Cancer is second only to heart disease as the leading cause of death in the United States. But heart conditions overlap with cancer in more ways than mortality. Chemotherapy, immunotherapy, radiation, and the myriad medication combinations used in cancer can lead to various complications, including cardiotoxic side effects. Because of the prevalence of heart disease, many patients with cancer also present with pre-existing cardiac comorbidities.

jessica coviello
Jessica Coviello, DNP, APRN, ANP-BC, associate professor at Yale School of Nursing and nurse practitioner for Yale’s cardio-oncology program

A Complex Program for Complex Patients

To answer the need for dedicated management of cardiac effects in patients with cancer, the Yale School of Nursing and Yale New Haven Hospital Department of Cardiology developed a cardio-oncology program, bringing together experts in two specialties to protect patients and keep them on track during their treatment journey.

“It’s a comprehensive, referral-based program, and our primary goal for our patients with cancer is to keep them safe during the process of chemotherapy and radiation,” Jessica Coviello, DNP, APRN, ANP-BC, associate professor at Yale School of Nursing and nurse practitioner for Yale’s cardio-oncology program, said.

With all the factors of oncology and cardiology in play, the workload is challenging for providers to address. The program helps them monitor patients’ pre-existing heart conditions or watch for development of new conditions such as heart failure.

“The complexity really is in looking at the multisystem issues, comorbidities, previous treatments, and individual cardiovascular risk factors. All of those elements come into play when looking at how to design interventions for folks going through therapy,” Coviello said. “We know that specific drug categories provide specific risk factors, and we need to be aware of what the potential problems might be. With new drugs and clinical trials coming out every week, we're looking up new drugs, what the side effects might be, and designing surveillance based on that.”

For Coviello’s team, ensuring patients have resources, guidance, and clinical follow-up throughout survivorship is key.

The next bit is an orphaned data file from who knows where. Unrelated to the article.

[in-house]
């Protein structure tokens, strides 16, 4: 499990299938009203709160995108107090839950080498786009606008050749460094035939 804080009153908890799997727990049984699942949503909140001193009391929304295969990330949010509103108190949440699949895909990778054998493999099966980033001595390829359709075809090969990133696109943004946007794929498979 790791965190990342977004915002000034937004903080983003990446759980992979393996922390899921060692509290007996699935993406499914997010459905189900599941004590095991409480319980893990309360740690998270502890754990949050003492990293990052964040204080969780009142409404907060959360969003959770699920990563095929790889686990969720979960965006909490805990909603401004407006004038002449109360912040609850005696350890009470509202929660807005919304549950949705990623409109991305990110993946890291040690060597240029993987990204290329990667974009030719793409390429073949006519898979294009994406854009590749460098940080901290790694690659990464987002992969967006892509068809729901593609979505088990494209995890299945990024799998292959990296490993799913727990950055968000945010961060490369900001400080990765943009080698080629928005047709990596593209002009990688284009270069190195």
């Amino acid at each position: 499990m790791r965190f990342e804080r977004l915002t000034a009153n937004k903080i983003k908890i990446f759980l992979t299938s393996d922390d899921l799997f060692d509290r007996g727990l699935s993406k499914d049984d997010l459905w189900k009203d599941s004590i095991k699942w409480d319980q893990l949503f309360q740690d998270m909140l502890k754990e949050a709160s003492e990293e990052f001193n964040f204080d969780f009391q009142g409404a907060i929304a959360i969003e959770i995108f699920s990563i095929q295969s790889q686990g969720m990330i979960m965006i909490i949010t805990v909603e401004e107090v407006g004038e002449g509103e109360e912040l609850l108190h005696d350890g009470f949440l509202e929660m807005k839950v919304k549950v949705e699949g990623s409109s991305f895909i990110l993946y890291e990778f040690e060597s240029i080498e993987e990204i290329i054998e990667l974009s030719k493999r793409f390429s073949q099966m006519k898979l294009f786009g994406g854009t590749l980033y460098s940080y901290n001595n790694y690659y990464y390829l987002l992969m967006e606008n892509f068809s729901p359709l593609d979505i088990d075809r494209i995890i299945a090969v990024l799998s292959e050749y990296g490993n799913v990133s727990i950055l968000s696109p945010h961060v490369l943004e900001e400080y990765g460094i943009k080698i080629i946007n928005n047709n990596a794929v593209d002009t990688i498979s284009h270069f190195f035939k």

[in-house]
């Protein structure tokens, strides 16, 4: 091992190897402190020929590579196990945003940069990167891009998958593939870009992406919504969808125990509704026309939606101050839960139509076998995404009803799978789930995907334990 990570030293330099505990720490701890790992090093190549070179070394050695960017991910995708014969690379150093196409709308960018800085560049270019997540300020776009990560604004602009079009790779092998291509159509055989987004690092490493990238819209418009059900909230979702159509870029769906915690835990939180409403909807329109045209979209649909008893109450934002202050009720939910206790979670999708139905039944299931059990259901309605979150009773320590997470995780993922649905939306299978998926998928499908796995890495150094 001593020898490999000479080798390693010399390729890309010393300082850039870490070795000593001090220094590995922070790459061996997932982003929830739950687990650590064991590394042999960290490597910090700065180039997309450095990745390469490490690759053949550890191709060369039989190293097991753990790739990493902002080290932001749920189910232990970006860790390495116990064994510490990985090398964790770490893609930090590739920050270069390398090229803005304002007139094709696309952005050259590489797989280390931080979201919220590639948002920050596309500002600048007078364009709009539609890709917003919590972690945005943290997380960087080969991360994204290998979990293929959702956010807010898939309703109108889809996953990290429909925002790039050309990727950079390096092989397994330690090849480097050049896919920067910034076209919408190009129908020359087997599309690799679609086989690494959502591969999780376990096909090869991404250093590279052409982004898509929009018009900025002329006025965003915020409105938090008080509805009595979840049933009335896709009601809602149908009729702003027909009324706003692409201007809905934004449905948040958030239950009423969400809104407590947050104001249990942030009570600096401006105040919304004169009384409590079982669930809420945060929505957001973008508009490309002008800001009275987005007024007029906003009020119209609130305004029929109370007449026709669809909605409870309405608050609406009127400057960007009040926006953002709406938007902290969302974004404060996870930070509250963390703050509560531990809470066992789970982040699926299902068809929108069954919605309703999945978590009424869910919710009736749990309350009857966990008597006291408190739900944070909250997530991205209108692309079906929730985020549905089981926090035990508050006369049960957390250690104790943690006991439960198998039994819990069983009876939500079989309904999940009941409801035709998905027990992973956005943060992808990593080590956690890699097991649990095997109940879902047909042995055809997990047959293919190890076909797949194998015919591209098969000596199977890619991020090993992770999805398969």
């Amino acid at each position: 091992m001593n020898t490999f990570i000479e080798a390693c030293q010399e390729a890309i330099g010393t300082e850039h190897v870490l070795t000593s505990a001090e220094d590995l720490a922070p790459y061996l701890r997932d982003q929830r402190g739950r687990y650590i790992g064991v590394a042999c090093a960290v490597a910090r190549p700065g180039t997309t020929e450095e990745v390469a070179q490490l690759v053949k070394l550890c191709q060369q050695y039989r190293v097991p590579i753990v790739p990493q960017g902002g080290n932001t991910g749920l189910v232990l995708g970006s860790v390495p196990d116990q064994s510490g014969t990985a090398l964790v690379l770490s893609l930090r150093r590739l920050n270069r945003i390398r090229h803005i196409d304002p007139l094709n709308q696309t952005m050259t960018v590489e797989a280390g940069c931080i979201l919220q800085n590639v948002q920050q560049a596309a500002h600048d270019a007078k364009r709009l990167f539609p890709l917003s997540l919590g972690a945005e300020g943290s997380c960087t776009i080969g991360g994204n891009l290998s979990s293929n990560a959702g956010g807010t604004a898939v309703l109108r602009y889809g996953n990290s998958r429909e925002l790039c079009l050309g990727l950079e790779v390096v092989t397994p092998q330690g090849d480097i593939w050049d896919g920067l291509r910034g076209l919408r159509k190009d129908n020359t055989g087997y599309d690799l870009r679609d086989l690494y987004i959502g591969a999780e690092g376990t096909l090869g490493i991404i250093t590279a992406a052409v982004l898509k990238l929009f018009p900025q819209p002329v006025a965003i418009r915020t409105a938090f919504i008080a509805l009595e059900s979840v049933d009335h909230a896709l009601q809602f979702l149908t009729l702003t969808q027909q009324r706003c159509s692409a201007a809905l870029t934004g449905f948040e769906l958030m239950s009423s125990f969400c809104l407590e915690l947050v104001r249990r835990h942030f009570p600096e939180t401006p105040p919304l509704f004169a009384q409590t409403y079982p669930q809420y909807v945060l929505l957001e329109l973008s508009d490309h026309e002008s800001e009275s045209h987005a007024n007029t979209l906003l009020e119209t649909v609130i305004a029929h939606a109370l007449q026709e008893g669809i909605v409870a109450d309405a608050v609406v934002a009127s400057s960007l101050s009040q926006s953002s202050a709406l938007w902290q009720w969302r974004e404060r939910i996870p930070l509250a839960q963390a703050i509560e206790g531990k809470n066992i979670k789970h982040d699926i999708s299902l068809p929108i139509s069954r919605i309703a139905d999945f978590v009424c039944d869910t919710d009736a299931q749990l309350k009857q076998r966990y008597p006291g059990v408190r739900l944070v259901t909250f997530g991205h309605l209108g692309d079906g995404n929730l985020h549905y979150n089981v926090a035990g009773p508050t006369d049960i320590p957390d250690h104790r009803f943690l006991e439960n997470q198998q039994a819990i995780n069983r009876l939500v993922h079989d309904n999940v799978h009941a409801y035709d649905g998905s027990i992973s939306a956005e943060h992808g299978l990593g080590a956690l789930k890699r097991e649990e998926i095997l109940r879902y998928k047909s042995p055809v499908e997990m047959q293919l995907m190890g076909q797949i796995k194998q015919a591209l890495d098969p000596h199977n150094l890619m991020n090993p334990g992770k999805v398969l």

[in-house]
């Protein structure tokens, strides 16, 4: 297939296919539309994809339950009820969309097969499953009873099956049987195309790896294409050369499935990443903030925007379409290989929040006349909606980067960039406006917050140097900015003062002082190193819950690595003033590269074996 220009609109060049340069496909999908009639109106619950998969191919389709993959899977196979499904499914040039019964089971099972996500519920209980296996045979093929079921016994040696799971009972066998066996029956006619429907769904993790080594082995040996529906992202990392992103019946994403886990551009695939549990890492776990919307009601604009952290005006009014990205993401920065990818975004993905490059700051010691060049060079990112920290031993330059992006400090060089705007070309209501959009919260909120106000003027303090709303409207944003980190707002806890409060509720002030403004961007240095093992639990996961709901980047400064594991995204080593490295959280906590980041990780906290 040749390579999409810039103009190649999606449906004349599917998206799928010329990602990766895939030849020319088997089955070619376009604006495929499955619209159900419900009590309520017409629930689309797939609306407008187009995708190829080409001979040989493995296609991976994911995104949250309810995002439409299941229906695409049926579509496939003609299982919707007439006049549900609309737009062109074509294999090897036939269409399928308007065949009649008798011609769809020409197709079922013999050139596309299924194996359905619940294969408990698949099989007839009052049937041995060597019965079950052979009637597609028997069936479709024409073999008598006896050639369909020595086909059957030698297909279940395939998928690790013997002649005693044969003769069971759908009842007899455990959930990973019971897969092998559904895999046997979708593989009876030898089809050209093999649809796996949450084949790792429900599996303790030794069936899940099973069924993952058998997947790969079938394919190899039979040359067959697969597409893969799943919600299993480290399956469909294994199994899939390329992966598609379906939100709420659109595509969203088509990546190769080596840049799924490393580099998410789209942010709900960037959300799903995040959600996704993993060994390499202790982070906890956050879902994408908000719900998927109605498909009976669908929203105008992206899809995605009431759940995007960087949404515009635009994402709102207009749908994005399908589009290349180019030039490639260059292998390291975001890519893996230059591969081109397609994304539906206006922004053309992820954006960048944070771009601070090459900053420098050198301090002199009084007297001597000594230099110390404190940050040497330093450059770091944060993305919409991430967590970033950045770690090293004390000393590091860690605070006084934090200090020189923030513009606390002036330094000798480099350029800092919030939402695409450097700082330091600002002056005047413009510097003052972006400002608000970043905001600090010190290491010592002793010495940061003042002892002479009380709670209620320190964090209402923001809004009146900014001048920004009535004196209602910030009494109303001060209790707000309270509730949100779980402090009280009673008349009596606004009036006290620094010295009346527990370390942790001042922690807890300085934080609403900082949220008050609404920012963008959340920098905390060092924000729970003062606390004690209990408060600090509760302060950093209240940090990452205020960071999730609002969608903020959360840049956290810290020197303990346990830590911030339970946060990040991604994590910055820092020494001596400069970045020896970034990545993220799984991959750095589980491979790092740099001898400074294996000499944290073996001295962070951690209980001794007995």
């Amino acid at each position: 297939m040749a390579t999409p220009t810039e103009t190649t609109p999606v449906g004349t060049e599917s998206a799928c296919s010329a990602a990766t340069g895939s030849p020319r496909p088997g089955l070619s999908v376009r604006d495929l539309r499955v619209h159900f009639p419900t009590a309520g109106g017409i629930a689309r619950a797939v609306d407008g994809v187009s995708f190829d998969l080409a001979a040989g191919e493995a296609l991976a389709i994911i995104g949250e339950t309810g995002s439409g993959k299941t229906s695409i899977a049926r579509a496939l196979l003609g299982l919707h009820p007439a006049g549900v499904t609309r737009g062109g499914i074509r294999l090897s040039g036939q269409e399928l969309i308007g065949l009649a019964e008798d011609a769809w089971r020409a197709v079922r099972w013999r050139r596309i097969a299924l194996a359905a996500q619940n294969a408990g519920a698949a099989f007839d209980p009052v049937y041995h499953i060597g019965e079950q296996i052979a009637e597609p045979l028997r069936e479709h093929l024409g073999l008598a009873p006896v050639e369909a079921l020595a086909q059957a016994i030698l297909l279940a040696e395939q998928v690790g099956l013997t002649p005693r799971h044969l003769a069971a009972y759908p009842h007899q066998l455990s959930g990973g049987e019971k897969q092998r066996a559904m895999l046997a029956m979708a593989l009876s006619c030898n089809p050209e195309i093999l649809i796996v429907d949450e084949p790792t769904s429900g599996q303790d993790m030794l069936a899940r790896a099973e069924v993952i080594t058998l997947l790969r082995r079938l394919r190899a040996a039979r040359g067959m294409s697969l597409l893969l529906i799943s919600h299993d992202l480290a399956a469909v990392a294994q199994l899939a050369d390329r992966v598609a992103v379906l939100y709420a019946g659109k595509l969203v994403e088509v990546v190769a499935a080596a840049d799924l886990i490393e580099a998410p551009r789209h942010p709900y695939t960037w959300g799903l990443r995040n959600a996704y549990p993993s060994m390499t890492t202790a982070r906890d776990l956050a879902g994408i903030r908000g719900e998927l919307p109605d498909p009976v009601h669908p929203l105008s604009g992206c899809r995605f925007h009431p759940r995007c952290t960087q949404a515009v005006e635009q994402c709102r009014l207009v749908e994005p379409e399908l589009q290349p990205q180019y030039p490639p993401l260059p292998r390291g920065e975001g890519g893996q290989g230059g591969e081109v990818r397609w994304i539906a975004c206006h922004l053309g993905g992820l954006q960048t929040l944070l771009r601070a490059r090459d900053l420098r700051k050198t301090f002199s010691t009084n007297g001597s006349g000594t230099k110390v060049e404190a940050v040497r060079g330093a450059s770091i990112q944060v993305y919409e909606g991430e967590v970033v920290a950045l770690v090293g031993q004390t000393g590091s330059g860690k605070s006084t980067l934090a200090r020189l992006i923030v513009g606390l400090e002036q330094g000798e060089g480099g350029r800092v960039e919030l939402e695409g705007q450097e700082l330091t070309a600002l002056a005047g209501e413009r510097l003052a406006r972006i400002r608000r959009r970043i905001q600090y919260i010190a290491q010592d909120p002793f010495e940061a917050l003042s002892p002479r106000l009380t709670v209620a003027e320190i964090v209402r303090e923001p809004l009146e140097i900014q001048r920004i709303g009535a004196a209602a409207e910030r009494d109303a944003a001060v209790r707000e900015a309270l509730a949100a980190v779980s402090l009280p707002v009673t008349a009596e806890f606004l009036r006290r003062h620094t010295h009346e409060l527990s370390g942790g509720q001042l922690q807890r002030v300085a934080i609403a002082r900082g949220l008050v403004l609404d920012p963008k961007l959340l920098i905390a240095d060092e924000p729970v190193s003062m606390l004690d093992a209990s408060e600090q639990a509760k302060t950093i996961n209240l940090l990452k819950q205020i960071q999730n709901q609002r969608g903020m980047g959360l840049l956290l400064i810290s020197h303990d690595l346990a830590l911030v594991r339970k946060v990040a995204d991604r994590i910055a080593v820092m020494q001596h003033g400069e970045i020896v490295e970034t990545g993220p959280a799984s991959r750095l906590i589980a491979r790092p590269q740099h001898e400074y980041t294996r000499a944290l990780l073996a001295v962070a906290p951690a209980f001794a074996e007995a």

“We work with our patients as they move into stable survivorship, with secondary prevention efforts, and help to make sure that they stay healthy and lead a healthy lifestyle,” Coviello said. “We’ll continue monitoring patients for years after they've reached remission, looking at their cardiac status and running surveillance on their overall cardiovascular risk.”

Cardio-oncology programs are forging new ground for patient safety and care. Coviello said that no practice standards are currently established for cardio-oncology, so providers are constantly examining the best available research and resources to ensure evidence-based practice is being followed.

The Growing Demand for Cardio-Oncology

New cardio-oncology programs are needed throughout the country, and oncology nurses can be part of that work.

“Although we’re all members of the cardiology department, nurses with an oncology background could be trained to work within the cardiology specialization as the demand from this particular patient population grows,” Coviello said. “But to get a sense of that work, I’d recommend for any nurses—regardless of background—to shadow in a cardio-oncology program.”  

Not all health systems have the resources for a stand-alone cardio-oncology program, so Coviello said that all oncology nurses have an important role in watching for cardiotoxicity from cancer therapy.

“Knowing that chemotherapy agents like anthracycline and treatments like anti-PD1 monoclonal antibodies can lead to acute cardiac events—and being prepared to support patients—can mean all the difference in terms of survival and outcome,” Coviello stressed. “Nurses are at the forefront of that work and are crucial to patients in the cardio-oncology setting.”